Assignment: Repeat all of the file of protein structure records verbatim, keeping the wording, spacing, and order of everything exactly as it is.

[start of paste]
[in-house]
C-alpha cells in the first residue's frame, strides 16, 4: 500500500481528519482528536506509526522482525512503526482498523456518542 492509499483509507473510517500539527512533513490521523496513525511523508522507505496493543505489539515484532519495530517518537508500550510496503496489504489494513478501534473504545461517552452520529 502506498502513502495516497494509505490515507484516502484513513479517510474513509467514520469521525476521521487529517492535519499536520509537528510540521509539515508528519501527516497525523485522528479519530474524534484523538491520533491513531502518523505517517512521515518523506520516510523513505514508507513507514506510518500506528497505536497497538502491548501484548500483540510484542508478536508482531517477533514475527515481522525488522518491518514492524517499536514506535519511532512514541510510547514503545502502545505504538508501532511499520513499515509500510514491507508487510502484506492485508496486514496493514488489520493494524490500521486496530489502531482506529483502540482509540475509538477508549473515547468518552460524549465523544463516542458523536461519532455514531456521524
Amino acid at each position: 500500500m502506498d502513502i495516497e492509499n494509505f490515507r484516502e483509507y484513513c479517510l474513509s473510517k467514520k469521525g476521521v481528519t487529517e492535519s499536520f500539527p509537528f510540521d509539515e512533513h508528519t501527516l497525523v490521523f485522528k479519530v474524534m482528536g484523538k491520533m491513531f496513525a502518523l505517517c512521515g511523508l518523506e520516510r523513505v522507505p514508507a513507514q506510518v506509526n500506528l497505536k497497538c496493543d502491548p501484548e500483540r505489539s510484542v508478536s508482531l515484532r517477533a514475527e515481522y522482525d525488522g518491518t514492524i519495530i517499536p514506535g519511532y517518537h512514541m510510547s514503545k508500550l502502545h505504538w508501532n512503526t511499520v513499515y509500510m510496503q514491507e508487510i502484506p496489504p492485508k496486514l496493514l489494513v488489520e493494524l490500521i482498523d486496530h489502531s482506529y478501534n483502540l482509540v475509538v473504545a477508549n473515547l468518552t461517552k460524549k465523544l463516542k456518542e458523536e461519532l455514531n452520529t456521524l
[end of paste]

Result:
[in-house]
C-alpha cells in the first residue's frame, strides 16, 4: 500500500481528519482528536506509526522482525512503526482498523456518542 492509499483509507473510517500539527512533513490521523496513525511523508522507505496493543505489539515484532519495530517518537508500550510496503496489504489494513478501534473504545461517552452520529 502506498502513502495516497494509505490515507484516502484513513479517510474513509467514520469521525476521521487529517492535519499536520509537528510540521509539515508528519501527516497525523485522528479519530474524534484523538491520533491513531502518523505517517512521515518523506520516510523513505514508507513507514506510518500506528497505536497497538502491548501484548500483540510484542508478536508482531517477533514475527515481522525488522518491518514492524517499536514506535519511532512514541510510547514503545502502545505504538508501532511499520513499515509500510514491507508487510502484506492485508496486514496493514488489520493494524490500521486496530489502531482506529483502540482509540475509538477508549473515547468518552460524549465523544463516542458523536461519532455514531456521524
Amino acid at each position: 500500500m502506498d502513502i495516497e492509499n494509505f490515507r484516502e483509507y484513513c479517510l474513509s473510517k467514520k469521525g476521521v481528519t487529517e492535519s499536520f500539527p509537528f510540521d509539515e512533513h508528519t501527516l497525523v490521523f485522528k479519530v474524534m482528536g484523538k491520533m491513531f496513525a502518523l505517517c512521515g511523508l518523506e520516510r523513505v522507505p514508507a513507514q506510518v506509526n500506528l497505536k497497538c496493543d502491548p501484548e500483540r505489539s510484542v508478536s508482531l515484532r517477533a514475527e515481522y522482525d525488522g518491518t514492524i519495530i517499536p514506535g519511532y517518537h512514541m510510547s514503545k508500550l502502545h505504538w508501532n512503526t511499520v513499515y509500510m510496503q514491507e508487510i502484506p496489504p492485508k496486514l496493514l489494513v488489520e493494524l490500521i482498523d486496530h489502531s482506529y478501534n483502540l482509540v475509538v473504545a477508549n473515547l468518552t461517552k460524549k465523544l463516542k456518542e458523536e461519532l455514531n452520529t456521524l